The people who dominate America’s most important organs of moral propaganda – our journalistic mass media, Hollywood, TV shows, the popular music industry, our best colleges and universities and law schools, and our public schools, not to mention the intellectual elite of the Democratic Party – are atheists or near-atheists. Every day they inflict damaging blows on Christianity and its “outdated” Biblical beliefs and sexual ethic.
In the last month or two, they have vociferously expressed their moral indignation that anybody – especially parents – would be so hate-filled as to block their humane attempts to provide an essentially atheistic sex education to kids aged five to nine. Or à la Disney World, to insinuate the same into children’s entertainment.
Despite some victories in Florida and the Midwest, Christians are losing this war. If I were a betting man, I’d bet that – absent a huge effort on the part of Christians and other traditional believers – atheism and near-atheism will be completely triumphant in America by 2030.
Unless we get energized, and fast, Christianity will be no more than a hole-in-the-corner religion. The remaining Christians will be so few and un-influential that they won’t even be worth euthanizing.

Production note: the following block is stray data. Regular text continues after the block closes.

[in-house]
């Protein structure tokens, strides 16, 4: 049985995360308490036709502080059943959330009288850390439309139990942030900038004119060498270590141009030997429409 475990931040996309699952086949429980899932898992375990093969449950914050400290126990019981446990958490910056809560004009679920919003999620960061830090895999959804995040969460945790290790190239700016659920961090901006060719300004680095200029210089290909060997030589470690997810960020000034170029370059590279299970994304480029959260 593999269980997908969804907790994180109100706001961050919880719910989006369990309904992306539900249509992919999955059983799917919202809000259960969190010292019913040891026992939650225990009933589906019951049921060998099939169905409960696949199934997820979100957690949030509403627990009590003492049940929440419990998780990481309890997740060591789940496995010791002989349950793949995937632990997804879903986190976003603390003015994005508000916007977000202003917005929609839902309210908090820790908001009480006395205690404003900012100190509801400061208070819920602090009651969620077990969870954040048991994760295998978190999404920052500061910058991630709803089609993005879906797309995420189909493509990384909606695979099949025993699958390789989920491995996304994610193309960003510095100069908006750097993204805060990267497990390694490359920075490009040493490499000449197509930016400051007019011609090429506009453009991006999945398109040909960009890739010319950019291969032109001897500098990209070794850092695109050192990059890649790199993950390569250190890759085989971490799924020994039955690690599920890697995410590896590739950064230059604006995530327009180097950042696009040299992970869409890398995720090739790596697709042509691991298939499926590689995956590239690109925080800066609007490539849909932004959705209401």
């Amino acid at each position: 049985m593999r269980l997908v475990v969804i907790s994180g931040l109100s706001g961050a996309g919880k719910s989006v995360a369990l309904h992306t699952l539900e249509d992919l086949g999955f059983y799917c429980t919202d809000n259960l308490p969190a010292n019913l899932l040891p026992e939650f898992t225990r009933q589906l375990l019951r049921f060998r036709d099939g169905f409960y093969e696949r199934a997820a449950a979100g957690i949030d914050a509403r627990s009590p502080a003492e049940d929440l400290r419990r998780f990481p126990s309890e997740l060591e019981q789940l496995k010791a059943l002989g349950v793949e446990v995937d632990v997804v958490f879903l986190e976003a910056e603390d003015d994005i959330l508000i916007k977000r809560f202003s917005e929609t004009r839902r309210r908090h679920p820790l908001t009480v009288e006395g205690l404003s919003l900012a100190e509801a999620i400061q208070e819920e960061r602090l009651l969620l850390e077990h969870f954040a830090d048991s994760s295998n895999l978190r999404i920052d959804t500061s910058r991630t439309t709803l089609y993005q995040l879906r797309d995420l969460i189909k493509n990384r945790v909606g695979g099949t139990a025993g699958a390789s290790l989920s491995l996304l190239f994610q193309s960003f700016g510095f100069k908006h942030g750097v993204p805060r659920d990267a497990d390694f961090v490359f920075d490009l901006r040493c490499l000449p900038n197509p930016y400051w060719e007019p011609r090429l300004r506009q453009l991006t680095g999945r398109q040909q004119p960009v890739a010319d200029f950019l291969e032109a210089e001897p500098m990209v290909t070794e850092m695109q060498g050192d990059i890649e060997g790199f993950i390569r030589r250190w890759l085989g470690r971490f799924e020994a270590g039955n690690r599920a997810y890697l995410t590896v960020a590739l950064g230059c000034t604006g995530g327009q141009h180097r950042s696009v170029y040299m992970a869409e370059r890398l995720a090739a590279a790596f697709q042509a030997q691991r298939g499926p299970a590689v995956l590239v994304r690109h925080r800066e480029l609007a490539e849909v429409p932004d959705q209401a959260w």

I’m old and don’t expect to see this happen. Nor will I see the collapse – not the liberation – of American society that will follow the demise of Christianity, America’s once-upon-a-time foundation.
*Image: No title by Eva Hesse, 1969-70 [Whitney Museum, New York, NY]. From the Whitney’s description: “Hesse dipped two separate pieces of knotted rope into liquid latex. The rope then hardened, providing an underlying weblike structure for the sculpture’s gracefully arching loops and dense, twisted segments.”
You may also enjoy:
St. John Paul II’s Practical Atheism 
Carlos Caso-Rosendi’s Light Shining on Hidden Things